Preschool Kleptomaniac

How can we stop our four-year-old from stealing? It seems like everywhere we go – church, stores, museums, friends' houses – he walks out with something that doesn't belong to him. I have a feeling that he's just being irresponsible-that he puts things in his pocket and then forgets about them. My husband and I have talked to him several times about why this behavior is wrong. We've told him what the Bible has to say about stealing. We've even tried punishing him. But he keeps doing it. What should we do now?

You’re on the right track when you start out by adopting a biblical approach. A child’s spiritual training should begin early. It should be practical and tied directly to the realities of everyday life. It’s important to tell your son that stealing is wrong and that his actions are making God sad. But it’s also crucial to remember that a four-year-old child tends to respond more readily to actions than words. If you don’t back up your verbal lessons with powerful consequences, he’s unlikely to change his behavior.

You mention that you’ve tried punishing him. That’s good. But the fact that your efforts haven’t yielded much in the way of results leads us to suppose that the consequences you’ve imposed haven’t been significant enough to have any effect or that they were communicated in an ineffective way. The punishment needs to fit the crime. We’d suggest that what your son needs is a practical object lesson. He needs to know what it feels like when someone takes something away from him that he holds dear.

Let him know that the next time he takes an item from church, a friend’s home, or anywhere else, you will be taking something away from him. Then, if it happens again, go into his room while he is occupied elsewhere and remove one of his favorite toys, books, or stuffed animals.

When he discovers that this cherished item is missing, tell him that you took it away and that he won’t be getting it back for a while. One or two days are probably sufficient.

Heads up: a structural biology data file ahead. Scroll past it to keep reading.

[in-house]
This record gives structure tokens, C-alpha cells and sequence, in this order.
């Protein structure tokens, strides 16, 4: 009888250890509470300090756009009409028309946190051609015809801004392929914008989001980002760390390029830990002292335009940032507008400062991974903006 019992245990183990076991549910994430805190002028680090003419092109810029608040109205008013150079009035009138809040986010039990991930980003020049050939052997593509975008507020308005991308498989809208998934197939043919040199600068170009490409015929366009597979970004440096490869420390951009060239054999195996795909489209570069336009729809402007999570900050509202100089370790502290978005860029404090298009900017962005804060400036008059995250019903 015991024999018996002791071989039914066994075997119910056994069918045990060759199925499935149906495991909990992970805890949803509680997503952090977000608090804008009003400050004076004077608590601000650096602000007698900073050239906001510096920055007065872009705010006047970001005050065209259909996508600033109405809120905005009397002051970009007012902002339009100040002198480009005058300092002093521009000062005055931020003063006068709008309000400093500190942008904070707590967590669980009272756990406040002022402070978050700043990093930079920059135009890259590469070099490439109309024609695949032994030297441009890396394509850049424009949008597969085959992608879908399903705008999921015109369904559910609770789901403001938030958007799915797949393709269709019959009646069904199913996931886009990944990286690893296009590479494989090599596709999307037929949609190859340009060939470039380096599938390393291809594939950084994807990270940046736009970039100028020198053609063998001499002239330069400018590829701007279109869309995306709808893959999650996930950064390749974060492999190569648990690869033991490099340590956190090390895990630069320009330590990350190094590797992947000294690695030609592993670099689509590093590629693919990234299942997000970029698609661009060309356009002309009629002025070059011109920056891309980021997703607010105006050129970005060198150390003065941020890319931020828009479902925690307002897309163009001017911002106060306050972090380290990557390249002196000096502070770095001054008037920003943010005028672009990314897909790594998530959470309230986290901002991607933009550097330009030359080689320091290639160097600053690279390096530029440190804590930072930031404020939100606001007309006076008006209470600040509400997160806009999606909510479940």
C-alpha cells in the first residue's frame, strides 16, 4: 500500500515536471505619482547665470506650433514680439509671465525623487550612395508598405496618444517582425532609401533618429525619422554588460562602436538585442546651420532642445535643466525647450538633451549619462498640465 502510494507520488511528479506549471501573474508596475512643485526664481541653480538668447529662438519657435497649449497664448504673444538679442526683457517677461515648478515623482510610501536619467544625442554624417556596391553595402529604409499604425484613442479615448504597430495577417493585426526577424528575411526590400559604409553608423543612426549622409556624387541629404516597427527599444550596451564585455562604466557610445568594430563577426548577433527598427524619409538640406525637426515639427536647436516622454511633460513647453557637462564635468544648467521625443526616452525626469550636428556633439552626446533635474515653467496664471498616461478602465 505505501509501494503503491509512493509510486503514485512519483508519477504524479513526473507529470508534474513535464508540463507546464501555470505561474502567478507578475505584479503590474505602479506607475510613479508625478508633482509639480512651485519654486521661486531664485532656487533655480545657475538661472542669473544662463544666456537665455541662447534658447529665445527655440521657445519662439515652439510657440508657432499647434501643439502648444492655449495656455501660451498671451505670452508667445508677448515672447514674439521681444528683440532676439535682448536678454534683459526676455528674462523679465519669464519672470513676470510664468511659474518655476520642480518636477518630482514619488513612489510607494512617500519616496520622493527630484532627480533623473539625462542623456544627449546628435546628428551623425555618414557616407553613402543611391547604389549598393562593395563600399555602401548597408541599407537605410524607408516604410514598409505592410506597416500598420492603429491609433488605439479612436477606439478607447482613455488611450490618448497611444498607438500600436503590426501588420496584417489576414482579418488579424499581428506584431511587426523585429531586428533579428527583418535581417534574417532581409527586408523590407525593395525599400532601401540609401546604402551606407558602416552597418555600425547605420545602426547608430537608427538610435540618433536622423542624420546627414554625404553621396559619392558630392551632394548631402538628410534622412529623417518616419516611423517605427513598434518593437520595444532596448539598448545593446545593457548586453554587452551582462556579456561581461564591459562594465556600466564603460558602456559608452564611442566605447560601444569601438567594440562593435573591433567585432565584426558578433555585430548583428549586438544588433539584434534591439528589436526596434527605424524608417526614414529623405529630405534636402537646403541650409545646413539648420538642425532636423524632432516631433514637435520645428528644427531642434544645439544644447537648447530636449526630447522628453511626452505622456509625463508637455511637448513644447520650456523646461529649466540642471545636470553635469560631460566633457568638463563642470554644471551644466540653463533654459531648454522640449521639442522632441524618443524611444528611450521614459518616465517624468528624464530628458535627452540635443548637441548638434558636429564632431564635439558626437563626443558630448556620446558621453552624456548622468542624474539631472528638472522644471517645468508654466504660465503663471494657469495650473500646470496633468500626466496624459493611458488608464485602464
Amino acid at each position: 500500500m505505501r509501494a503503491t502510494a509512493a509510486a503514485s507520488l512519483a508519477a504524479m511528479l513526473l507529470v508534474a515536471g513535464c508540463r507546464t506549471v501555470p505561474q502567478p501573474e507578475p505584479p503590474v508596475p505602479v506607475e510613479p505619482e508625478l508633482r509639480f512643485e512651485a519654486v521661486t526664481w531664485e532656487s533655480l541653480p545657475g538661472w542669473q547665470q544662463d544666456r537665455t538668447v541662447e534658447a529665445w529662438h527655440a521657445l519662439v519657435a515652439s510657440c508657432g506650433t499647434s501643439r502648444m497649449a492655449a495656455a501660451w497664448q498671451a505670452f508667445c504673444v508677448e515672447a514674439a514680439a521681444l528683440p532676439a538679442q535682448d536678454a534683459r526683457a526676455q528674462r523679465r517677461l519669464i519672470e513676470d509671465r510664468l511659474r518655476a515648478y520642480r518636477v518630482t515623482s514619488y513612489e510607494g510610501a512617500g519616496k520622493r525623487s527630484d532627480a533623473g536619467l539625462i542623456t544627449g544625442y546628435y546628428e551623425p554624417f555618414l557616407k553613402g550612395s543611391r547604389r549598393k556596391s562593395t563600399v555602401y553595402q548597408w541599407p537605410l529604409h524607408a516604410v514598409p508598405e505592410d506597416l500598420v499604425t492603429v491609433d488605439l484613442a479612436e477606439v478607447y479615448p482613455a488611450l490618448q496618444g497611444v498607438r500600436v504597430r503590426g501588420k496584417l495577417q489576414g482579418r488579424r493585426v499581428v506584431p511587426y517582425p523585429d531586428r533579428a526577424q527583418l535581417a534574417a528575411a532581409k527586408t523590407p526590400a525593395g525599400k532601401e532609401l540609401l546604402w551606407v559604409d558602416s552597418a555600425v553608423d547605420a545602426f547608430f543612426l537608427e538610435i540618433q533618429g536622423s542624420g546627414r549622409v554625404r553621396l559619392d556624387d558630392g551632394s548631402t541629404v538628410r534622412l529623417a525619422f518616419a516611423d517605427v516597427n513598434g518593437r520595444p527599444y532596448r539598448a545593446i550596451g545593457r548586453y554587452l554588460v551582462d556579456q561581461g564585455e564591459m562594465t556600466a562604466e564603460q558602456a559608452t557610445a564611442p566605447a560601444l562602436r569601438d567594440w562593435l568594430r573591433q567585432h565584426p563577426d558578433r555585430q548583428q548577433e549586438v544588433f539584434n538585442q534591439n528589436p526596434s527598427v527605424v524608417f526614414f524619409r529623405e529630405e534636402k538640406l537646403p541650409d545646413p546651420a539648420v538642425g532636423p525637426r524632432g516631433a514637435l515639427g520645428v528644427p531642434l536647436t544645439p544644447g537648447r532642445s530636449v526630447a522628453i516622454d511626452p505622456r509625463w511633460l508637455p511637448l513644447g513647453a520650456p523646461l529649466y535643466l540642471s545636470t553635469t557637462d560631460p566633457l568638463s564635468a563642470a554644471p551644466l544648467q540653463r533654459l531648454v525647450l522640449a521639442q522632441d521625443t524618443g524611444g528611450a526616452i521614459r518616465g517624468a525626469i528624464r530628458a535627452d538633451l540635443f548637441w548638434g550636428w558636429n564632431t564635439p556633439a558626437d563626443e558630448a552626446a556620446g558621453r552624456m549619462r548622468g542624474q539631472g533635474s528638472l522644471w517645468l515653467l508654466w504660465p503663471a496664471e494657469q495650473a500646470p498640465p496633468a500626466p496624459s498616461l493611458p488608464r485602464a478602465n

In addition, the next time you discover that he’s taken something that doesn’t belong to him, have him return it at once and apologize to the person he took it from. That will cement the lesson in his mind in an immediate and very practical way. For example, if he’s taken a toy or book from his Sunday school class, he should apologize to his teacher. It would also be a good idea to work with the teacher to set up a restitution plan. For example, he might be required to miss out on a fun activity or stay after class in order to help clean up the room. If you’re correct in thinking that your son doesn’t actually mean to steal – that he simply plays with an item, puts it in his pocket, and forgets to put it back – this plan should nip the stealing behavior in the bud rather quickly.

Though we can’t say for certain without knowing a great deal more about your son and his background, a possibility does exist that his actions might be a manifestation of deeper issues. For example, if he’s an adopted child who suffered early trauma or neglect, or if you’ve noticed that he tends to hoard food, you should seek professional help. Call us. Our Counseling department can refer you to a licensed Christian therapist in practicing in your local area. They’re also available to speak with you over the phone if you think this might be helpful.


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Parents’ Guide to the Spiritual Growth of Children

The Low-Pressure Guide to Parenting Your Preschooler

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